Just another way to build a family


Mary Caros
Focus on Adoption magazine

Cheryl Piddock’s story of her conception is different than some. But that’s what makes her special, she says. In this Q & A, Cheryl helps to answer some questions about growing up as a donor adoptee.

What is the story of your beginnings?

I will be turning 30 this year in July. When my Mom was 18 she had a son. Years later she met my Dad, who also had children from a previous relationship. He had three daughters. My Dad didn’t think he wanted any more children, so he had had a vasectomy. When my parents decided they wanted to have a baby together, their only thought was artificial insemination. I have four half siblings. A brother from my Mom (eight years older than me) and three sisters from my Dad (the youngest of whom is 15 years older than me).

When did you first understand that your biological father was a sperm donor?

My Mom told my when I was six years old. I don’t remember feeling anything about it. It’s just how it was. My Dad didn’t help make me, but that didn’t mean anything to me. It was something that made me special, and that is how my family made me feel.

Was there openness? I mean, did your parents talk about it often or not? Did you have any information about your biological parent?

It is an open topic for me, but I don’t discuss it with my Dad. I think he prefers to think I don’t know. I was his baby, so he may have some reservations about talking about it. My Mom and I used to joke about making sure my boyfriend’s Dad never donated sperm. Joking aside, that is something I did have to be conscious about. Not that it is likely that I would ever meet and have children with a child of my donor (or another child of the same donor), but you just never know!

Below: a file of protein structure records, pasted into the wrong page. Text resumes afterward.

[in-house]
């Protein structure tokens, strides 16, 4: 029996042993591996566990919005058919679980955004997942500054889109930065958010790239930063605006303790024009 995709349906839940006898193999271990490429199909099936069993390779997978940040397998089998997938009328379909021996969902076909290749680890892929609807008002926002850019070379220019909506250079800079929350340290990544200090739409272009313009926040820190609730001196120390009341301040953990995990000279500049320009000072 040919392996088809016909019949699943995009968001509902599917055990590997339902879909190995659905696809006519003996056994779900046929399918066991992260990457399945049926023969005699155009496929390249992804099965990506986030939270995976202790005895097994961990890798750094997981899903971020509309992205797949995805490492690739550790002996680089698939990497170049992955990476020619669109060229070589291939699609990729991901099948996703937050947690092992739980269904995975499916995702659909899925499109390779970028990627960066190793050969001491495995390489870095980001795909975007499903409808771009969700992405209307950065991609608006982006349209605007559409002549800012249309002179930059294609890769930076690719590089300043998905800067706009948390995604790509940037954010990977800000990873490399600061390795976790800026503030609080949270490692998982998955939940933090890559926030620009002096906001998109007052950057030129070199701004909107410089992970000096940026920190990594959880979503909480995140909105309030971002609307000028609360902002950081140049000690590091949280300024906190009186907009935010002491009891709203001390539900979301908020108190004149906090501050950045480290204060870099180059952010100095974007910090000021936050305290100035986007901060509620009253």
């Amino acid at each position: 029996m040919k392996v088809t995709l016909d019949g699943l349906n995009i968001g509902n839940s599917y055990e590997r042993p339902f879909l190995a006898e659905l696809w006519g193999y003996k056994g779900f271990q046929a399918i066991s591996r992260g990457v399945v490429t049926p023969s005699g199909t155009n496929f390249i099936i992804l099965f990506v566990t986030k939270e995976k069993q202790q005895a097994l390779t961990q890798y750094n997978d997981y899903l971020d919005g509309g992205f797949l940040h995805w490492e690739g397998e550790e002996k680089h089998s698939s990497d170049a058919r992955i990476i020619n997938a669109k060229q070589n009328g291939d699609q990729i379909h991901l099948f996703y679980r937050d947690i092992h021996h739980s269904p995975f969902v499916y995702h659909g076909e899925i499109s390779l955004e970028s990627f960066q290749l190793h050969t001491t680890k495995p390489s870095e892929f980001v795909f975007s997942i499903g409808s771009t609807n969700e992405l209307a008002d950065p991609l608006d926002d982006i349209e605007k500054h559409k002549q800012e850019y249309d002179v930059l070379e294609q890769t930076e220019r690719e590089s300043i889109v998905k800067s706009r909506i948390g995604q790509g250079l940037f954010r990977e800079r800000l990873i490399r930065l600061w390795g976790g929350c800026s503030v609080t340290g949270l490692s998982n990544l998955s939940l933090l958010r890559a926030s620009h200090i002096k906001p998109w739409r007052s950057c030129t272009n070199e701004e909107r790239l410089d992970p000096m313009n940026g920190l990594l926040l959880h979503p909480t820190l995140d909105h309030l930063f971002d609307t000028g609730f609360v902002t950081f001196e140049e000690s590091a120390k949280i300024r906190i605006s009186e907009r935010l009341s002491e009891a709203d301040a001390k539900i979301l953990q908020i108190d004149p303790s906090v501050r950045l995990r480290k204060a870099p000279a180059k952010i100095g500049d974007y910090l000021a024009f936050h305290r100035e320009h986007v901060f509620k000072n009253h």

Do you have any contact or information about your biological father? Do you wish to?

I have no idea who the donor was. My parents just said they wanted someone with dark hair and green eyes (like my Dad). I don’t have any curiosity beyond perhaps some medical information.

How is a donor conception like adoption for the child? For the family?

Well, of course, there is a similarity because your parent does not have the same DNA as you, but it is very different because at least one of your parents does. Just another way to build a family.

How do you feel about the Olivia Pratten case (a donor-conceived woman who is fighting to have records about birth parents opened)?

I have to honestly say I don’t agree with that. Not that I don’t sympathize with her, but these men who donate sperm do/did so with the understanding of anonymity. I think there should be a registry similar to adoption. If the donor wants to be found, he can sign up. Medical information is important, and I can see that should be available.

Any tips for parents of donor-conceived children? Any tips for the children?

Honesty is a must! This is just a part of your childs story. It is something interesting that most people don’t know about me, and it makes for great conversation. It’s just who I am, and it wouldn’t make any difference if my Dad made up my biology or not. However, this was meant to happen, otherwise I wouldn’t be here.